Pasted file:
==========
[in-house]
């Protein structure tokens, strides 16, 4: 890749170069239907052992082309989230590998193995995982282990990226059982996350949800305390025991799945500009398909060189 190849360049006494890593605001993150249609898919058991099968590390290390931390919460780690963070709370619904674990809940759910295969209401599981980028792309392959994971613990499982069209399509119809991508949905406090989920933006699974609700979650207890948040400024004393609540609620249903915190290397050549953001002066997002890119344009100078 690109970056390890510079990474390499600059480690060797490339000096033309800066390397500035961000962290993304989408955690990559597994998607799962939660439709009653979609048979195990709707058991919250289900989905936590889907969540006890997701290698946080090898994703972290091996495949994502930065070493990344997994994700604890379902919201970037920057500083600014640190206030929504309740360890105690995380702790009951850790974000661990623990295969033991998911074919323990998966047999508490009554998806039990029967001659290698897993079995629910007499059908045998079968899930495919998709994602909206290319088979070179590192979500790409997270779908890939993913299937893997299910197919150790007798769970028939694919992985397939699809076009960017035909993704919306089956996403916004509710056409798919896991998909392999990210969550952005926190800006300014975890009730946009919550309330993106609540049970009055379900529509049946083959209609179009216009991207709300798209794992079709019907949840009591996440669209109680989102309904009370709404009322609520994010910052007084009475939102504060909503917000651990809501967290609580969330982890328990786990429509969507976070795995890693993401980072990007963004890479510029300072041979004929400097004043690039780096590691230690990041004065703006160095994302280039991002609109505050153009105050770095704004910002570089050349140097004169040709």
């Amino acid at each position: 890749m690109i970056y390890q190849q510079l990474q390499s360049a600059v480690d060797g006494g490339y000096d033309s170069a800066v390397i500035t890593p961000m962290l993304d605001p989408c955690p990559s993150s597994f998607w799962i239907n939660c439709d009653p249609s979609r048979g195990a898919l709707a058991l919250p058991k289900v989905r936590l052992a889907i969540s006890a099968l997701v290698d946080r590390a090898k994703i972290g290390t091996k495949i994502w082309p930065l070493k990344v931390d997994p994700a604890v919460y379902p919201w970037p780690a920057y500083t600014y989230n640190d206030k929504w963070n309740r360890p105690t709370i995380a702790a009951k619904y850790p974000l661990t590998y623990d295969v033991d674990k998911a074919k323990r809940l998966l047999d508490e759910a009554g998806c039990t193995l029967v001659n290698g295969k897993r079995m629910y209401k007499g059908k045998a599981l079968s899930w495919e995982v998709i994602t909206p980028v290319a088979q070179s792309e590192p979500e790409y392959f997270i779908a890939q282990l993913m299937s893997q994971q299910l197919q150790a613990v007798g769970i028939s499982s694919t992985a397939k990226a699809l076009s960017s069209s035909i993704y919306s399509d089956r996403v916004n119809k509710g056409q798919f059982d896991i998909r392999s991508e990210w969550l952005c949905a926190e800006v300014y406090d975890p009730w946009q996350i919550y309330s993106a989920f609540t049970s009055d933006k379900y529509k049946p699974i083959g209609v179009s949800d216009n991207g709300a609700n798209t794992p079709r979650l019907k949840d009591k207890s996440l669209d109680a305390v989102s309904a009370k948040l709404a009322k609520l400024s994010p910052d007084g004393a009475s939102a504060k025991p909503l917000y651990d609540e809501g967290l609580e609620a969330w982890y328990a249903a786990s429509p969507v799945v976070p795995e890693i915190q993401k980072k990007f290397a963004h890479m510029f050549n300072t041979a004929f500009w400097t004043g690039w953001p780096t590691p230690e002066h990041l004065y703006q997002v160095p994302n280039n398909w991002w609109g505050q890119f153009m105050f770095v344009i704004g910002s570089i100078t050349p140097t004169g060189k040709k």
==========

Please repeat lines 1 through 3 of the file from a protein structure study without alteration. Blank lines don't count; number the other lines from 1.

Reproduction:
[in-house]
């Protein structure tokens, strides 16, 4: 890749170069239907052992082309989230590998193995995982282990990226059982996350949800305390025991799945500009398909060189 190849360049006494890593605001993150249609898919058991099968590390290390931390919460780690963070709370619904674990809940759910295969209401599981980028792309392959994971613990499982069209399509119809991508949905406090989920933006699974609700979650207890948040400024004393609540609620249903915190290397050549953001002066997002890119344009100078 690109970056390890510079990474390499600059480690060797490339000096033309800066390397500035961000962290993304989408955690990559597994998607799962939660439709009653979609048979195990709707058991919250289900989905936590889907969540006890997701290698946080090898994703972290091996495949994502930065070493990344997994994700604890379902919201970037920057500083600014640190206030929504309740360890105690995380702790009951850790974000661990623990295969033991998911074919323990998966047999508490009554998806039990029967001659290698897993079995629910007499059908045998079968899930495919998709994602909206290319088979070179590192979500790409997270779908890939993913299937893997299910197919150790007798769970028939694919992985397939699809076009960017035909993704919306089956996403916004509710056409798919896991998909392999990210969550952005926190800006300014975890009730946009919550309330993106609540049970009055379900529509049946083959209609179009216009991207709300798209794992079709019907949840009591996440669209109680989102309904009370709404009322609520994010910052007084009475939102504060909503917000651990809501967290609580969330982890328990786990429509969507976070795995890693993401980072990007963004890479510029300072041979004929400097004043690039780096590691230690990041004065703006160095994302280039991002609109505050153009105050770095704004910002570089050349140097004169040709």
């Amino acid at each position: 890749m690109i970056y390890q190849q510079l990474q390499s360049a600059v480690d060797g006494g490339y000096d033309s170069a800066v390397i500035t890593p961000m962290l993304d605001p989408c955690p990559s993150s597994f998607w799962i239907n939660c439709d009653p249609s979609r048979g195990a898919l709707a058991l919250p058991k289900v989905r936590l052992a889907i969540s006890a099968l997701v290698d946080r590390a090898k994703i972290g290390t091996k495949i994502w082309p930065l070493k990344v931390d997994p994700a604890v919460y379902p919201w970037p780690a920057y500083t600014y989230n640190d206030k929504w963070n309740r360890p105690t709370i995380a702790a009951k619904y850790p974000l661990t590998y623990d295969v033991d674990k998911a074919k323990r809940l998966l047999d508490e759910a009554g998806c039990t193995l029967v001659n290698g295969k897993r079995m629910y209401k007499g059908k045998a599981l079968s899930w495919e995982v998709i994602t909206p980028v290319a088979q070179s792309e590192p979500e790409y392959f997270i779908a890939q282990l993913m299937s893997q994971q299910l197919q150790a613990v007798g769970i028939s499982s694919t992985a397939k990226a699809l076009s960017s069209s035909i993704y919306s399509d089956r996403v916004n119809k509710g056409q798919f059982d896991i998909r392999s991508e990210w969550l952005c949905a926190e800006v300014y406090d975890p009730w946009q996350i919550y309330s993106a989920f609540t049970s009055d933006k379900y529509k049946p699974i083959g209609v179009s949800d216009n991207g709300a609700n798209t794992p079709r979650l019907k949840d009591k207890s996440l669209d109680a305390v989102s309904a009370k948040l709404a009322k609520l400024s994010p910052d007084g004393a009475s939102a504060k025991p909503l917000y651990d609540e809501g967290l609580e609620a969330w982890y328990a249903a786990s429509p969507v799945v976070p795995e890693i915190q993401k980072k990007f290397a963004h890479m510029f050549n300072t041979a004929f500009w400097t004043g690039w953001p780096t590691p230690e002066h990041l004065y703006q997002v160095p994302n280039n398909w991002w609109g505050q890119f153009m105050f770095v344009i704004g910002s570089i100078t050349p140097t004169g060189k040709k």